From Casetext: Smarter Legal Research

Gehringer et al. v. Erie Rys. Co.

Supreme Court of Pennsylvania
Jun 21, 1930
151 A. 703 (Pa. 1930)


May 26, 1930.

June 21, 1930.

Negligence — Street railways — Pedestrian — Contributory negligence — Moving car — Sudden emergency.

1. A pedestrian, in crossing the tracks of a street railway which has the undoubted right to use the space set apart to it between crossings, must do so with regard to these superior rights.

2. If a pedestrian deliberately attempts to cross a street between the regular crossings, and injury results to him from contact with a street railway car, ordinarily he will be chargeable with such carelessness as to prevent recovery of damages from the railway company.

3. Where a pedestrian is knocked down by a street railway car, and his foot is pinned under a wheel of the car, and a bystander, in a position to see, calls to the motorman to back his car, which he does, causing a serious injury to the pedestrian, the motorman cannot be convicted of carelessness, inasmuch as the situation was one of sudden emergency calling for quick action on his part.

Argued May 26, 1930.


Appeal, No. 35, Jan. T., 1931, by plaintiffs, from order of C. P. Erie Co., Sept. T., 1926, No. 81, refusing to take off nonsuit, in case of Edward J. Gehringer, a minor, by his father and next friend, Joseph J. Gehringer, and Joseph J. Gehringer, in his own right, v. Erie Railways Co. Affirmed.

Trespass for personal injuries. Before ROSSITER, P. J.

The opinion of the Supreme Court states the facts.

Nonsuit; refusal to take off. Plaintiffs appealed.

Error assigned was refusal to take off nonsuit, quoting order.

Henry C. Baur, with him W. Louis Schlesinger, for appellants. — The case was for the jury: Wagner v. Transit Co., 252 Pa. 354; Hoffman v. Traction Co., 230 Pa. 271; Citizens Pass. Ry. v. Foxley, 107 Pa. 537; McMahon v. T. L. Co., 280 Pa. 199; Woomer v. Ry., 80 Pa. Super. 261; Cohen v. Transit Co., 87 Pa. Super. 273; Murphy v. Transit Co., 285 Pa. 399; Walsh v. Rys., 221 Pa. 463; Jones v. Ry., 9 Pa. Super. 65; Janock v. R. R., 252 Pa. 199; Toner v. R. R., 263 Pa. 438; Shafer v. Lacock, 168 Pa. 497; Hess v. Kemmerer, 65 Pa. Super. 247.

Francis Quinn, with him Charles H. English, of English, Quinn, Leemhuis Tayntor, for appellees. — Nonsuit was properly entered: Virgilio v. Walker, 254 Pa. 245; Gavin v. Transit Co., 271 Pa. 73; Williams v. Traction Co., 275 Pa. 240; Walker v. Transit Co., 274 Pa. 121; Lukachyk v. George, 281 Pa. 403; Di Orio v. Transit Co., 260 Pa. 399; Lessig v. T. L. Co., 270 Pa. 299; Ackerman v. Traction Co., 205 Pa. 477; Brown v. French, 104 Pa. 604; Floyd v. R. R., 162 Pa. 29; Wood v. Transit Co., 260 Pa. 481.

The injuries for which appellant seeks recovery in this action were sustained in a somewhat unusual way. The trial judge concluding that plaintiff had been contributorily negligent entered a compulsory nonsuit, which the court in banc declined to remove.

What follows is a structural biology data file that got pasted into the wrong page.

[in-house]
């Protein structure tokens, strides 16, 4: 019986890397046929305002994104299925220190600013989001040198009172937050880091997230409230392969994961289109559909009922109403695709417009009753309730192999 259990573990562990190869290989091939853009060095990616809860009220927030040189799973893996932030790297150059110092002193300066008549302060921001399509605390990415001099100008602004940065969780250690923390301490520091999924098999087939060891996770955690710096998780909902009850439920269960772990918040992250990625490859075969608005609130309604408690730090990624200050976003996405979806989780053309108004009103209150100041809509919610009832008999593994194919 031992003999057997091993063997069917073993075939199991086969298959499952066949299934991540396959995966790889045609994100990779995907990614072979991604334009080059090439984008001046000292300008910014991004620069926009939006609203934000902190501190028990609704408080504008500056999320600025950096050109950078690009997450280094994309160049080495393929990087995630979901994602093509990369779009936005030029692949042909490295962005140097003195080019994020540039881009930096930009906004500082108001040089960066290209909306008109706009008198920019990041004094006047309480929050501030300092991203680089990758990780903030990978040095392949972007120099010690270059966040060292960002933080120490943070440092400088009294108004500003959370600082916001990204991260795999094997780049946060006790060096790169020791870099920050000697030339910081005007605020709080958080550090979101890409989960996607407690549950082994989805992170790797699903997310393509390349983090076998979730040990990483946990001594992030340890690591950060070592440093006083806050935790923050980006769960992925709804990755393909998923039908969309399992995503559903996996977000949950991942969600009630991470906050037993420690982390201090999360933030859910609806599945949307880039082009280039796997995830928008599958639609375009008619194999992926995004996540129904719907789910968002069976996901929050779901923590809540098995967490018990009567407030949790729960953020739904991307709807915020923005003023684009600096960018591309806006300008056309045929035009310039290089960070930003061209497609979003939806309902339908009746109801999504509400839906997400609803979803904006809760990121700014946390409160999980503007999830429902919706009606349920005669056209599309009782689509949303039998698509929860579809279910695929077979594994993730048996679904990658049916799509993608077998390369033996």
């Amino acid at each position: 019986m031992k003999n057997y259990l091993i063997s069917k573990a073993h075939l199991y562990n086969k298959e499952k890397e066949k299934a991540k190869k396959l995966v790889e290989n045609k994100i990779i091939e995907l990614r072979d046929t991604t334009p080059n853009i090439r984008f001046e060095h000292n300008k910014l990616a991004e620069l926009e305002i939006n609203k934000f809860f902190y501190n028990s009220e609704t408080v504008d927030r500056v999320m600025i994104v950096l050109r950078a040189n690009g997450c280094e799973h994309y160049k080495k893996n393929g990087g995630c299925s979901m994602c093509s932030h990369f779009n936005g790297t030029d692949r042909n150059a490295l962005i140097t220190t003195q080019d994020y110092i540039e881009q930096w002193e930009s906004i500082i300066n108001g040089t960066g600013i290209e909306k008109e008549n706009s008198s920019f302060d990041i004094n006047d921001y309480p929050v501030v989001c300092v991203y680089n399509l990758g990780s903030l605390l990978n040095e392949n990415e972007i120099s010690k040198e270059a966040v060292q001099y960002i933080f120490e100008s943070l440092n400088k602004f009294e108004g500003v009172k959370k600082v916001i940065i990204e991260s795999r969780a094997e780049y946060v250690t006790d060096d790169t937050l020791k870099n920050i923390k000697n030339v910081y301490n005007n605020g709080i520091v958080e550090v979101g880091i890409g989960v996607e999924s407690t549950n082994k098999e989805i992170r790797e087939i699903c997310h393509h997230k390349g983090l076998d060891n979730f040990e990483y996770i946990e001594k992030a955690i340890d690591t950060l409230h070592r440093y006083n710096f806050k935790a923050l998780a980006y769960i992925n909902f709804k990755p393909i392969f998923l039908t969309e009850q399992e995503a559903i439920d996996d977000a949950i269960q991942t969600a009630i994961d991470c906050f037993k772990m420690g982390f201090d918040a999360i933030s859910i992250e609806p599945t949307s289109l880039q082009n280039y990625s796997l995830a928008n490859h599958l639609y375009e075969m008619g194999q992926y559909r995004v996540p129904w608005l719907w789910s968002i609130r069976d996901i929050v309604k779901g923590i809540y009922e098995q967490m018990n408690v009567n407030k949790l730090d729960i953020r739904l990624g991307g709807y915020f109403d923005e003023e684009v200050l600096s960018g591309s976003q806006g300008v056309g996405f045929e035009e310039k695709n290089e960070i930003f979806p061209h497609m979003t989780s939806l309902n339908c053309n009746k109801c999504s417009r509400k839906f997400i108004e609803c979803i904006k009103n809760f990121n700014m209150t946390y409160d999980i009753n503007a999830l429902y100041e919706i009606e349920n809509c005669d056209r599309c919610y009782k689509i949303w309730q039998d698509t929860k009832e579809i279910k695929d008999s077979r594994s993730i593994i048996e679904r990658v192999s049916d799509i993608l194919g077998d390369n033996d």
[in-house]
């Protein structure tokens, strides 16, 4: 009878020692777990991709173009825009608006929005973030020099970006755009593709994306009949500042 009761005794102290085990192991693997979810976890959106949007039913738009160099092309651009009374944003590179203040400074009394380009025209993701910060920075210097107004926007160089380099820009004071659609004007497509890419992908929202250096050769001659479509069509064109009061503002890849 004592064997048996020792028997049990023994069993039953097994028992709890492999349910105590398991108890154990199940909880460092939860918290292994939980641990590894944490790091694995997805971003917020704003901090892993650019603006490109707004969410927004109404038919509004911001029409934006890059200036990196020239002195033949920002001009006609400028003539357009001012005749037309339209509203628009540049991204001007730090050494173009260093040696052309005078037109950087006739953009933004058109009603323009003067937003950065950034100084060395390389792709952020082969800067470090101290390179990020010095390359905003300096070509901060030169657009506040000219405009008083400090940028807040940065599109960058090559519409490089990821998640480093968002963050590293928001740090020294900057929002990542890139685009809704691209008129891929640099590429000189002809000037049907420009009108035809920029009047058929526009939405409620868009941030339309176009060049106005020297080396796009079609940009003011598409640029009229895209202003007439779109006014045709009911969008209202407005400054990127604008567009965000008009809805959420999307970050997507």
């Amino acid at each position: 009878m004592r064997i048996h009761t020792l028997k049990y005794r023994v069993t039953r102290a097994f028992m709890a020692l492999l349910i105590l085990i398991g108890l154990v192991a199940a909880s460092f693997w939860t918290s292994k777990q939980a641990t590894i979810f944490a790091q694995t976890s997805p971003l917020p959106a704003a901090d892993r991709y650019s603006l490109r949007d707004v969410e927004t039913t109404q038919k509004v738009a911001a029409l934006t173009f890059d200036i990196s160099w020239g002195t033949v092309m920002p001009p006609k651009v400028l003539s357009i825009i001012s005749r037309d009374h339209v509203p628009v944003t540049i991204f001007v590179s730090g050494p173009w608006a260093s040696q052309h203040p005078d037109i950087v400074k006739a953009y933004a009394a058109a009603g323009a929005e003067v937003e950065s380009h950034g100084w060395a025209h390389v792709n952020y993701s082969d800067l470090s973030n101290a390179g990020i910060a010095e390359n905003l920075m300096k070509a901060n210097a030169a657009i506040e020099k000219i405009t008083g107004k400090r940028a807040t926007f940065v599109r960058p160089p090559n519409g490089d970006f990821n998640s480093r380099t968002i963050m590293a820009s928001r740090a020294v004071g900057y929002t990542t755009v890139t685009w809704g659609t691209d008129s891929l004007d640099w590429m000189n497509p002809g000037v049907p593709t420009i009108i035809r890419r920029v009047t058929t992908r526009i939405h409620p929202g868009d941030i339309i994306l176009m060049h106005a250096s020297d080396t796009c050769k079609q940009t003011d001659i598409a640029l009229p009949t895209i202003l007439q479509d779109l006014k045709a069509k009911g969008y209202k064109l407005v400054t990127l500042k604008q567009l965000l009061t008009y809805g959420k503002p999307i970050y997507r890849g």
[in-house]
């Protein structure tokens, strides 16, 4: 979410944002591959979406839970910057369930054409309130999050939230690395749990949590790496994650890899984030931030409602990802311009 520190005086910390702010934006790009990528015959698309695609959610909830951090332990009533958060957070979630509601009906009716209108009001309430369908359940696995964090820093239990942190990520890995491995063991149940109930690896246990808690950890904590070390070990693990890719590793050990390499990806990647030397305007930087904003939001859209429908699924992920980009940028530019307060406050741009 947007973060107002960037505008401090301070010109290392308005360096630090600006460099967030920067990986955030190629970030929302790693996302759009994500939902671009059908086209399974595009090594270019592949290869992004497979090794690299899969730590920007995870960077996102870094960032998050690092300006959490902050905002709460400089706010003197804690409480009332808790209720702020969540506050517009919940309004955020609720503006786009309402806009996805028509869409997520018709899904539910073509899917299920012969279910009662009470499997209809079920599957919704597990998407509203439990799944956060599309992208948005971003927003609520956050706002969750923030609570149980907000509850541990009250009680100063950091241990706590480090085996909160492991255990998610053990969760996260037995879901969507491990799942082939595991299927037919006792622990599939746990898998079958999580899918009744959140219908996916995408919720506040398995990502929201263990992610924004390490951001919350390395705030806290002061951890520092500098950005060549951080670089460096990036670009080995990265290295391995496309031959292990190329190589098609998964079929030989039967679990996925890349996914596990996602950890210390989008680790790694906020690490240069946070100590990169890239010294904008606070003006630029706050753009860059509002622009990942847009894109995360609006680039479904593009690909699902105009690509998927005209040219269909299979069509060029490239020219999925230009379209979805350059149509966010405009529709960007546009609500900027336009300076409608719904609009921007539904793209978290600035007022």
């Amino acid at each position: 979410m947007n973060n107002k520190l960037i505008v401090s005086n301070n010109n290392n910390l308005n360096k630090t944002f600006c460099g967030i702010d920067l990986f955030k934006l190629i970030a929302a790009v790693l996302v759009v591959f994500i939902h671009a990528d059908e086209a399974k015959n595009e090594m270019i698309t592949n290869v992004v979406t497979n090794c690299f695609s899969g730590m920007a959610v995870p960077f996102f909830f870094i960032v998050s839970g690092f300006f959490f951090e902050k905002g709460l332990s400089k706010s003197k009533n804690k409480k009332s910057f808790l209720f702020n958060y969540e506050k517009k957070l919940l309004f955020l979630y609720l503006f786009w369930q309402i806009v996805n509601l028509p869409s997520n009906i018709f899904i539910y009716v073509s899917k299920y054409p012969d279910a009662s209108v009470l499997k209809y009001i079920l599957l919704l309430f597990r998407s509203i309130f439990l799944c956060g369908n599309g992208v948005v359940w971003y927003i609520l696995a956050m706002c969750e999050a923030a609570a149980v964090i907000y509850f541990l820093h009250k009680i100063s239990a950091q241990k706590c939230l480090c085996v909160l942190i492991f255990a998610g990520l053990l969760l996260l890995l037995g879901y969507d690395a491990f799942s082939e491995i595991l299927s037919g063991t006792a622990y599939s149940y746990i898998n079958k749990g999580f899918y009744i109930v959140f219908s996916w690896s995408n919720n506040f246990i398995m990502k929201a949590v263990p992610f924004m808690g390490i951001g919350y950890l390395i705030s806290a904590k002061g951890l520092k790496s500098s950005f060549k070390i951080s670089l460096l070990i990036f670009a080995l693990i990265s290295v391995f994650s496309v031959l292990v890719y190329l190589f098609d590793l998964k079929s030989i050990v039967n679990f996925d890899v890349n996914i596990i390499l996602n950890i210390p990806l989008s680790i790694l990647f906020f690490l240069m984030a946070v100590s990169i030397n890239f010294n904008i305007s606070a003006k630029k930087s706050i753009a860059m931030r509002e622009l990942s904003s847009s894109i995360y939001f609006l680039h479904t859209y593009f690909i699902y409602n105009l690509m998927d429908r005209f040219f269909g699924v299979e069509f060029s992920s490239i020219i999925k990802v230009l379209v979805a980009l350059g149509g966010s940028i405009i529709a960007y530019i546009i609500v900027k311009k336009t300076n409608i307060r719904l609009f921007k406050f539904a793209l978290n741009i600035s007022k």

Appellant at the time of the accident, on October 5, 1925, was about twenty years of age. He and five companions of about the same years had been lunching shortly before midnight at a restaurant on State Street, the principal highway of the City of Erie. It was a clear night. Two automobiles belonging to members of the party were parked on the opposite side of the street. Leaving the restaurant, plaintiff and his companions started from the west side of the highway on which there was much automobile traffic. Three of them by running reached the east side in safety. Plaintiff followed them, he says at a walk; the two others were behind him. The crossing was not made at the street corner but between intersections. Plaintiff testified that when he started to cross he looked to the north and saw the southbound street car (there were two lines in the street) starting up at the street intersection about 75 feet from him, that he looked but did not see the northbound car, just why is not apparent, as it must have been about the same distance away from him in the opposite direction. He had proceeded as far as the "dummy" between the two tracks when he was struck on the shoulder by the southbound car, knocked down and his foot caught under the wheel of the northbound one, which had reached the same point in the street, and so severely injured that it had to be amputated. He said that he was hit by the southbound car as soon as he was on the second rail and even then did not see the northbound car, although it is manifest it must have been almost opposite him, as his foot was caught by its front wheel. He testified that he did not see it until it was on his foot.